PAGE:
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Unexplained Leaps

When British Prime Minister Tony Blair visits Washington, he shouldn’t hope for respite from the pounding he’s taken over failures to discover weapons of mass destruction in Iraq. The U.S. media may be more polite than British tabloidists, but will no doubt grill Blair about British intelligence sources blamed for President Bush’s errant claim in his Jan. 28 State of the Union speech that Iraq was trying to buy enriched uranium from Niger.

White House Press Secretary Ari Fleischer disputes that the administration went to war on the basis of the British claims as “a bunch of bull,” while national security advisor Condoleezza Rice uses the word “ludicrous.” Fleischer and Rice have a point about the uranium claim’s being a small part of the big picture, but not the one they think.

Other statements about Iraq’s weapons of mass destruction program should not be buried in the Niger flap. Many of those claims, although not quite as clear-cut, appear to have been exaggerated. They raise broader questions about the competence of the CIA and about the pressures exerted on the agency.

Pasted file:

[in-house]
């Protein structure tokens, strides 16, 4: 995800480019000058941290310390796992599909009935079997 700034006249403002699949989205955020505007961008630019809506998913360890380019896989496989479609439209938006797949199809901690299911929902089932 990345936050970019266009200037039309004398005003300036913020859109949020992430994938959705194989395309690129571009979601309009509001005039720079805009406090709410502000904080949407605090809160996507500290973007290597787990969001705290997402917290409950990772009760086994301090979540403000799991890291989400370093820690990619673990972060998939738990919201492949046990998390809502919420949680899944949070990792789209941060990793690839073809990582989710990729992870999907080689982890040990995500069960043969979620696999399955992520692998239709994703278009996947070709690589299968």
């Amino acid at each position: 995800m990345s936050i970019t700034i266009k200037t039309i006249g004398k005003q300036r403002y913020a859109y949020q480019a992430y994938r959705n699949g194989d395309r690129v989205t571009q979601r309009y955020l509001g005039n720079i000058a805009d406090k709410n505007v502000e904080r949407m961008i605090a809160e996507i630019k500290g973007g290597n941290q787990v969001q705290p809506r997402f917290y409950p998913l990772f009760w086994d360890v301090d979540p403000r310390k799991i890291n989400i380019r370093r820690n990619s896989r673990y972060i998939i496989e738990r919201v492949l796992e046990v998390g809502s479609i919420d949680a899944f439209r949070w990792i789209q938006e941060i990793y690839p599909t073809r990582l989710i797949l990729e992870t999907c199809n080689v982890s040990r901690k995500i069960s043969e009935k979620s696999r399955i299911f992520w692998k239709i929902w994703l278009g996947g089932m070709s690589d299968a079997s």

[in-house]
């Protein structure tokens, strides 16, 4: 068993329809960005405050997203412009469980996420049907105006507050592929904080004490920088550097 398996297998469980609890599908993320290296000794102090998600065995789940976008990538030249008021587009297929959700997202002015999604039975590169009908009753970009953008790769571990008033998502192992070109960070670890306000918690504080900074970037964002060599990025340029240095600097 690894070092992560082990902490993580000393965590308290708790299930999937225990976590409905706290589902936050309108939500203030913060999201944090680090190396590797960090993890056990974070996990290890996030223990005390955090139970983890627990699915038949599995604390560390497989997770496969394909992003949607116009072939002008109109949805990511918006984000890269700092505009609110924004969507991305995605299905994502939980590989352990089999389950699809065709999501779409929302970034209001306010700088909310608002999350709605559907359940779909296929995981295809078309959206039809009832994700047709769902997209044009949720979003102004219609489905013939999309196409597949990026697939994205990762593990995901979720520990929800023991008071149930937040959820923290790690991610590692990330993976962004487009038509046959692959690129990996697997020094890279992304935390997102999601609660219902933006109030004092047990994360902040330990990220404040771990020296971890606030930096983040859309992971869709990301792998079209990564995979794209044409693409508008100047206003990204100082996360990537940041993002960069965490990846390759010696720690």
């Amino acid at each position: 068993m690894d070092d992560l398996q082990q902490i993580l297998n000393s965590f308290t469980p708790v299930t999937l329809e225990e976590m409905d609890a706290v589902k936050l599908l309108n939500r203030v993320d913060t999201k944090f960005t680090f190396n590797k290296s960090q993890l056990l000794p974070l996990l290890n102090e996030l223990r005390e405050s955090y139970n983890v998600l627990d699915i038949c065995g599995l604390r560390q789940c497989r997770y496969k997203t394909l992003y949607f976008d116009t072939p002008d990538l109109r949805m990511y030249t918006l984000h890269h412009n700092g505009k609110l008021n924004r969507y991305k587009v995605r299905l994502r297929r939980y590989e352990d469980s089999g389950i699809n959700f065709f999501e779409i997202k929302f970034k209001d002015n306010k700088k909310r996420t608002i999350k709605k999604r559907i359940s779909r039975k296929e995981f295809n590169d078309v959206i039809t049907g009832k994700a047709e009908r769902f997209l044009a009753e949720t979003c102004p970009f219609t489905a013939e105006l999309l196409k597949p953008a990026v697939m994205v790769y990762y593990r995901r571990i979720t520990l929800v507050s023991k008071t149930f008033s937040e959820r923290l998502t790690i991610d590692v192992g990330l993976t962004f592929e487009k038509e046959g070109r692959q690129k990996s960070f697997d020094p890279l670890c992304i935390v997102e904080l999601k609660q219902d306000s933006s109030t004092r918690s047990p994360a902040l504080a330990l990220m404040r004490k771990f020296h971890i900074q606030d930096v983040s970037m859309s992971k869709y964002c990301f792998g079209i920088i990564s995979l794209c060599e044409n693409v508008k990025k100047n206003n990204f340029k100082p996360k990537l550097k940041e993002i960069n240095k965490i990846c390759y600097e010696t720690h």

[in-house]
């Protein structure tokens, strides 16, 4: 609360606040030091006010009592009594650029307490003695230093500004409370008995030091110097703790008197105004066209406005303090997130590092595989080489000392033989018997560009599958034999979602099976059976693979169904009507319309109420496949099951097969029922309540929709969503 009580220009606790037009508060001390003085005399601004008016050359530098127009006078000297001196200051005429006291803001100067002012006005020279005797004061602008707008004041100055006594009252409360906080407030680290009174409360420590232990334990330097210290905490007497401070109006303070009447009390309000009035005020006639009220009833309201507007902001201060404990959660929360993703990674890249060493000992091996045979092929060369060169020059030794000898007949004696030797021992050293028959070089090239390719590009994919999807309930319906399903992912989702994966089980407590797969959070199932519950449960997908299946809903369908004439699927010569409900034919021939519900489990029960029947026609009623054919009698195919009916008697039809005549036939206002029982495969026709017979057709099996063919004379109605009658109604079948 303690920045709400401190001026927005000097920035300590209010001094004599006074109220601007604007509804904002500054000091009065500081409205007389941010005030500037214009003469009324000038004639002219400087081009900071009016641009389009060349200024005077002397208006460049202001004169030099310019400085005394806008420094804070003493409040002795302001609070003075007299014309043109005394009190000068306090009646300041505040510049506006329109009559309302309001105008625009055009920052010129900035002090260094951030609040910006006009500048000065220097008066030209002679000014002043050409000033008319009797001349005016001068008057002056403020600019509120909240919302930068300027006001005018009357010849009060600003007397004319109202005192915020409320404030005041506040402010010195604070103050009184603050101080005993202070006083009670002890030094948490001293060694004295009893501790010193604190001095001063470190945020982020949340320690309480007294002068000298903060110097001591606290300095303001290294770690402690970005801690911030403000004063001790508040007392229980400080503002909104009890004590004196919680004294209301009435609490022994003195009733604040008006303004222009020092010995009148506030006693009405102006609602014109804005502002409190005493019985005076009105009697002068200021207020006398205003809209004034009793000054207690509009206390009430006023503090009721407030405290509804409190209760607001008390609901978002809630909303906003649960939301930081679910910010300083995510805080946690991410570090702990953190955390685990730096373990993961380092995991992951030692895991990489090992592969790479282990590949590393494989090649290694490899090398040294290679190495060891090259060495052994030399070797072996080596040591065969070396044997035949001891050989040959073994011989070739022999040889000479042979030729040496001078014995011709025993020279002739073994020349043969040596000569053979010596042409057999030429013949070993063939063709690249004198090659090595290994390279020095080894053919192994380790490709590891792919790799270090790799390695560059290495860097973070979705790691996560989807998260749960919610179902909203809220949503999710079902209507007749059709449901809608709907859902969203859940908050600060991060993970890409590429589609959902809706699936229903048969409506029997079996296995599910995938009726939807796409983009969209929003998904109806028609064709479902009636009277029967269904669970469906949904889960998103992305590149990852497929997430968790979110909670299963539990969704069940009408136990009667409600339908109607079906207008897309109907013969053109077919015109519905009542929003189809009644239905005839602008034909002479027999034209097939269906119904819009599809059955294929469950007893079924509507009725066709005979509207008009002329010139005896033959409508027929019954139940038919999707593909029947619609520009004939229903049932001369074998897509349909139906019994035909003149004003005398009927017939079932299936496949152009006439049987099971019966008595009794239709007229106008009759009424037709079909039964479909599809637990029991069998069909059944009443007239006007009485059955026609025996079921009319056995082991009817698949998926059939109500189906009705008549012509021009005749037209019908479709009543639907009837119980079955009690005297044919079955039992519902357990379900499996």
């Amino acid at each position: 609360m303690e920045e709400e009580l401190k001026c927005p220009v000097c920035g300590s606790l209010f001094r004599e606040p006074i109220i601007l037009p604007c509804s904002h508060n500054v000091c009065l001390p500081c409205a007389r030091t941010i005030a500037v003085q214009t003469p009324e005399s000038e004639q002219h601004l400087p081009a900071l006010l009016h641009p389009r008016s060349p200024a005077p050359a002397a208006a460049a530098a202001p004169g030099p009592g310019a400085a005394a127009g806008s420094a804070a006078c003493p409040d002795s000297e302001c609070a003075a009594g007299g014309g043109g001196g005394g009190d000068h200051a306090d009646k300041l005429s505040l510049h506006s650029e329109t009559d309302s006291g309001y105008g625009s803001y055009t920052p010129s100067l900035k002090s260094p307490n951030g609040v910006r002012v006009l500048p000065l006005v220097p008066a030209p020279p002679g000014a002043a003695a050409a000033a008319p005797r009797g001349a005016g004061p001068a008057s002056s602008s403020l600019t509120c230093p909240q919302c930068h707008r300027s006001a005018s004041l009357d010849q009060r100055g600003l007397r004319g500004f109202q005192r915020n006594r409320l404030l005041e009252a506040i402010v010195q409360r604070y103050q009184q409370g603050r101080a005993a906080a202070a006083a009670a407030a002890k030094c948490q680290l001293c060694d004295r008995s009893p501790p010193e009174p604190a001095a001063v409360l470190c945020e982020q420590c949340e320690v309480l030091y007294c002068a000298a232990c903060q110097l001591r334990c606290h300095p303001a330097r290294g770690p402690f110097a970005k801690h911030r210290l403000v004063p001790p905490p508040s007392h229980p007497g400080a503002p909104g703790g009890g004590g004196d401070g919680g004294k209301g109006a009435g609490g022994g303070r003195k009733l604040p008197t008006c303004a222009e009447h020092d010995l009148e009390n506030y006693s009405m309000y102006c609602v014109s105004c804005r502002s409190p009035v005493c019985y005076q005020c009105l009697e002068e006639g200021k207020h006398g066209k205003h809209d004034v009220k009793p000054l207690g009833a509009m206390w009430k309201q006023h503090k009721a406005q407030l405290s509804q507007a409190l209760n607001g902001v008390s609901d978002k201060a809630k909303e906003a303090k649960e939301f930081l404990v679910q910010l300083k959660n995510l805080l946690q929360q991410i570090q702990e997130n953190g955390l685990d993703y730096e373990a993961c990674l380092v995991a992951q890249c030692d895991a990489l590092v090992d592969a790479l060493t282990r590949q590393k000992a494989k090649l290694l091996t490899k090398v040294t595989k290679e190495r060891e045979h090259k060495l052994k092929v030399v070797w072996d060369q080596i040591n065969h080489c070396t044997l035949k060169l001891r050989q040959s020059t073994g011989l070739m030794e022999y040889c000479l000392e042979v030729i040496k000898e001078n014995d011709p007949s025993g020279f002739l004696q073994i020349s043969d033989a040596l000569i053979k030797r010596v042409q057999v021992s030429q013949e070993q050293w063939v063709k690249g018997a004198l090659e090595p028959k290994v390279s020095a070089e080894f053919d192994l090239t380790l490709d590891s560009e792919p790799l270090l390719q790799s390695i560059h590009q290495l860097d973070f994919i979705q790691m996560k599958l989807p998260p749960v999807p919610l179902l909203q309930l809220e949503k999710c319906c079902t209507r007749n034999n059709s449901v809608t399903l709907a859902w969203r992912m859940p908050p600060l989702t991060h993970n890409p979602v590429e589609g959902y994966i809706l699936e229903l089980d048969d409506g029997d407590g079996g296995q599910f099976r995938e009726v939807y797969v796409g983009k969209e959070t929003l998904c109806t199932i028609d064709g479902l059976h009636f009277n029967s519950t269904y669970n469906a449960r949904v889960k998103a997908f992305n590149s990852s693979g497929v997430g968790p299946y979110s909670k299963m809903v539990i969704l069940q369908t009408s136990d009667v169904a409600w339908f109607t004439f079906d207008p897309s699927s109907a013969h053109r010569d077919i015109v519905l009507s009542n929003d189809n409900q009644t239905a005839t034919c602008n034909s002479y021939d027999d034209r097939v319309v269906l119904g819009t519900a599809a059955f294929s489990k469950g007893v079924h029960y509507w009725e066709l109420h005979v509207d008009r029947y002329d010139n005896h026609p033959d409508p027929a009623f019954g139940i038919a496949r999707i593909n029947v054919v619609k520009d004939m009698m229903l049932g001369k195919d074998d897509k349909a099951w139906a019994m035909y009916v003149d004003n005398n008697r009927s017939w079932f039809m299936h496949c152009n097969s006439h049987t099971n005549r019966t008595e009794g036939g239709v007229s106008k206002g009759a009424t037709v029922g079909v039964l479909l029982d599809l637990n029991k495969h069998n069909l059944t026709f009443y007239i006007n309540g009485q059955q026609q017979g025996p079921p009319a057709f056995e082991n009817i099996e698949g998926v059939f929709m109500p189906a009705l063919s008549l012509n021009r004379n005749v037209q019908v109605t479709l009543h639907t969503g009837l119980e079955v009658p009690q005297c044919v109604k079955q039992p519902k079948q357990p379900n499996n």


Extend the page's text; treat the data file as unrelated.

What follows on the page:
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The most sweeping assessment of Iraqi leader Saddam Hussein’s intentions was contained in October’s CIA report “Iraq’s Weapons of Mass Destruction.” In it, the CIA made a number of allegations about Iraq’s nuclear, chemical, biological and ballistic missile programs. The key judgments:

* If left unchecked, Baghdad would probably have a nuclear weapon this decade. If it got enough “fissile material,” i.e. uranium, it could build a bomb “within a year.”

* Baghdad had begun renewed production of chemical warfare agents, including mustard, sarin and VX gases.

* Every aspect of Hussein’s biological weapons programs was “active and most elements are larger and more advanced than they were before the Gulf War.”

* Baghdad was developing missiles capable of delivering weapons payloads, including biological agents, to other nations.

Today, on its Web site, the best the agency can muster is a few pictures of suspected mobile weapons labs. Given this paucity, the jump in the level of CIA alarm from 2001 to 2002 is puzzling. In 2001’s report, the CIA told Congress: “We believe that Iraq has probably continued at least low-level theoretical [research and development] associated with its nuclear program.” The 2001 report also said “we are concerned that Iraq may again be producing [biological weapons] agents.” Last year, the assertion of such a program was categorical.

The CIA was right to be concerned about Iraq’s intentions, but in 2001 it was not describing an imminent threat to U.S. security. It is far from clear that Congress or ordinary Americans, not to mention the British government, would have supported war to oust a nasty dictator. That is the administration’s real problem.


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